These issues do not incite panic of a runaway price level. Supply chains, particularly at ports, were tenuous in ways that we didn’t realize. Supply chains will emerge from this crisis stronger, as inefficiencies are being addressed and capacity is being increased. The United States is pivoting toward 24-hour port operations, for example, mimicking much of the rest of the world. The service aspects of our economy will come back online, and demand for goods and experiences will come back into equilibrium.

If gas prices are one glaring sign of inflation, the other is cost of food. Produce and meat prices have risen by double-digit percentages in 2021, and this has an outsized impact on those lower on the income scale who devote a greater portion of their budgets toward groceries. While central bank largess is being held responsible for these price rises, and Justin Trudeau is being vilified by political adversaries for not knowing the cost of a pound of bacon, we can’t ignore the role that weather has played in higher food prices. We had droughts in the west, floods in the east, widescale forest fires, and hurricanes and typhoons on the coasts. Crop yields fell, leading to higher costs for feed for cows, pigs, and chickens. What is yet to be seen is whether this year of extreme weather was anomalous, or if our impact on the climate will increase the frequency and intensity of these events. I worry about this much more than I worry about inflation.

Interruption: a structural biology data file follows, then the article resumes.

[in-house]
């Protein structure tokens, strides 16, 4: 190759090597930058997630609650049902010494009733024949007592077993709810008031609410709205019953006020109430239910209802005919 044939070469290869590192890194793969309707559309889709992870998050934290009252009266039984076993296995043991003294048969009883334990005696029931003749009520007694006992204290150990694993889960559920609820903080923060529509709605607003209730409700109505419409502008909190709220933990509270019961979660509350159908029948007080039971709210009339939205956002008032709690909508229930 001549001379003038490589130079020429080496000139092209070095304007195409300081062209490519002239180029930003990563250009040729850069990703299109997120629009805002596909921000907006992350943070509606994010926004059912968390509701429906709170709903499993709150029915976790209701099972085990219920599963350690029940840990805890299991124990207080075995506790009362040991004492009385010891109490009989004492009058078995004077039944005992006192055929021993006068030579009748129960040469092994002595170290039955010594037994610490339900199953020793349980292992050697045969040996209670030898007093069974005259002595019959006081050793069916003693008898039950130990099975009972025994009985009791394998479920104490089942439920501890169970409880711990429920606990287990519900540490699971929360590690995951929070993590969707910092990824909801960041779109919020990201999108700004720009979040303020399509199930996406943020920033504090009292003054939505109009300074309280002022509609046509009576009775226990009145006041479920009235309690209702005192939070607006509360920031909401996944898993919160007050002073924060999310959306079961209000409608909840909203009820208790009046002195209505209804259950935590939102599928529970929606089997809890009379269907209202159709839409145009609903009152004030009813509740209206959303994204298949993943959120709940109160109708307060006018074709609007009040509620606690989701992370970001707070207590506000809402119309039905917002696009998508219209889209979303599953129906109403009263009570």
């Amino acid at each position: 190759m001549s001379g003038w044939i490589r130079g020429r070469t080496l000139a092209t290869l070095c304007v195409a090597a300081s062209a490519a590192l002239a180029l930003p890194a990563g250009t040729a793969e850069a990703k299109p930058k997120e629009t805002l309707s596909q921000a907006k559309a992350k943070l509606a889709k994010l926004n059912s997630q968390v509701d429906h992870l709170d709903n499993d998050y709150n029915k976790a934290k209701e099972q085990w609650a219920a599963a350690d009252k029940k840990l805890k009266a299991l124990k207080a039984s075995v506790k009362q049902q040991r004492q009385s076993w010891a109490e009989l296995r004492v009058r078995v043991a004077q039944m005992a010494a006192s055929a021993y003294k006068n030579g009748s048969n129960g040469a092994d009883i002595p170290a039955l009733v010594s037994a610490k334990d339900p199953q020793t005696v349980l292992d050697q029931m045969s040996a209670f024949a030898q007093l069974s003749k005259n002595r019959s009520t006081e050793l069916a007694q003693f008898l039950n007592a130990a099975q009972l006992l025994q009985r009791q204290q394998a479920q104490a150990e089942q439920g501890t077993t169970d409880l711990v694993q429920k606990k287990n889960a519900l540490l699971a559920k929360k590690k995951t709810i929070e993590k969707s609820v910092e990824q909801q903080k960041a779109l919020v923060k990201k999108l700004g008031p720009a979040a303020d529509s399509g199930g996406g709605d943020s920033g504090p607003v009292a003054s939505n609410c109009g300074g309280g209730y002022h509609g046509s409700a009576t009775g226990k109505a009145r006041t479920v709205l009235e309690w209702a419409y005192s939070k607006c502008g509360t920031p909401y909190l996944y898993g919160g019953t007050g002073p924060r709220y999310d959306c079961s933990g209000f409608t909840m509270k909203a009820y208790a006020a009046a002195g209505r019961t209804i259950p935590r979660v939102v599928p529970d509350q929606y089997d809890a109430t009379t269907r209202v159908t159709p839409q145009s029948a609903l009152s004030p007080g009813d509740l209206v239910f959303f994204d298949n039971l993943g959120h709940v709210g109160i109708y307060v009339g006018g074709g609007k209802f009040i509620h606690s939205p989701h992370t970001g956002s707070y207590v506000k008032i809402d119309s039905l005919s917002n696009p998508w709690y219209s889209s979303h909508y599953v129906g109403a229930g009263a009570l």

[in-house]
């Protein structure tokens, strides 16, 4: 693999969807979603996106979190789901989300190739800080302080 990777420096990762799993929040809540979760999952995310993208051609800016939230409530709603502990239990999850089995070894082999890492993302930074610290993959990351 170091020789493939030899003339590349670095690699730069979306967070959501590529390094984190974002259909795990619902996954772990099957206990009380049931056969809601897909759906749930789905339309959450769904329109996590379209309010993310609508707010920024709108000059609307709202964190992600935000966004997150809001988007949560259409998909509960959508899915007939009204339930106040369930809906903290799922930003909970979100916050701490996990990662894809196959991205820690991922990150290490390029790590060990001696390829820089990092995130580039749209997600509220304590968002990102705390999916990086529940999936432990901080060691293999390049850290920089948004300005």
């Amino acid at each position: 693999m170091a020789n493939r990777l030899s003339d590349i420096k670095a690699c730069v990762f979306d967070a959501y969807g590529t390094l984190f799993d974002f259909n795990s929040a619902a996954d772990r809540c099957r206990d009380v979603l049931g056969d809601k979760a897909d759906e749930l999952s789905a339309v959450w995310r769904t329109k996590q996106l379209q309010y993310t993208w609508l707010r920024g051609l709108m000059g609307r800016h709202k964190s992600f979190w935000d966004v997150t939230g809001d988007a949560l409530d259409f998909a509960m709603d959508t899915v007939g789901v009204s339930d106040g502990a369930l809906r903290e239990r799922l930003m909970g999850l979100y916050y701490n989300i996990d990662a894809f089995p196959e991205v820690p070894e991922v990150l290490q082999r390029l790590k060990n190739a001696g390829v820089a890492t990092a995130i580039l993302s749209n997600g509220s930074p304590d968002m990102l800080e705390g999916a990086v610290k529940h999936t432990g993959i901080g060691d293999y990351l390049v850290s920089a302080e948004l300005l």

Don’t Let The Media Make You Worry About Inflation